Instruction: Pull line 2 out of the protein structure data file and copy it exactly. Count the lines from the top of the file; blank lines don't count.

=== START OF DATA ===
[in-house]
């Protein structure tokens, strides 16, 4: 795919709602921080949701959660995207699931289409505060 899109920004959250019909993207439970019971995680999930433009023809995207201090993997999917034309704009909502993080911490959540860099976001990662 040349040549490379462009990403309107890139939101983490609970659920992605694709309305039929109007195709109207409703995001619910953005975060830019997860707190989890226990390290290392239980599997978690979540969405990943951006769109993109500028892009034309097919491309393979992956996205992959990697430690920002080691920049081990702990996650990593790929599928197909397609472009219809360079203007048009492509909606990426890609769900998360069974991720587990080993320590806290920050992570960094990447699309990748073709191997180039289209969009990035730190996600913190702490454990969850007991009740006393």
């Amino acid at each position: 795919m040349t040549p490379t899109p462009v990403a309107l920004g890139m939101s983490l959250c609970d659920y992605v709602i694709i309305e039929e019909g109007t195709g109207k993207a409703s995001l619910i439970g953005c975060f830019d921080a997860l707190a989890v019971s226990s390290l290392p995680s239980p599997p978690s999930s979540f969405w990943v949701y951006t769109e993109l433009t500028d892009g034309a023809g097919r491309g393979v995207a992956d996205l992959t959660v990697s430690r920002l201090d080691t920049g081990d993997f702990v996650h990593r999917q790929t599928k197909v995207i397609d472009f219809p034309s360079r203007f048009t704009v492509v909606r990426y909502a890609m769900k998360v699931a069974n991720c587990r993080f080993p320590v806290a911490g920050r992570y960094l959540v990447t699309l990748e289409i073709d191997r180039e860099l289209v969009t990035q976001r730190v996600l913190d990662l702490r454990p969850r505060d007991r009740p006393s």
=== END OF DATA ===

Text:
């Protein structure tokens, strides 16, 4: 795919709602921080949701959660995207699931289409505060 899109920004959250019909993207439970019971995680999930433009023809995207201090993997999917034309704009909502993080911490959540860099976001990662 040349040549490379462009990403309107890139939101983490609970659920992605694709309305039929109007195709109207409703995001619910953005975060830019997860707190989890226990390290290392239980599997978690979540969405990943951006769109993109500028892009034309097919491309393979992956996205992959990697430690920002080691920049081990702990996650990593790929599928197909397609472009219809360079203007048009492509909606990426890609769900998360069974991720587990080993320590806290920050992570960094990447699309990748073709191997180039289209969009990035730190996600913190702490454990969850007991009740006393």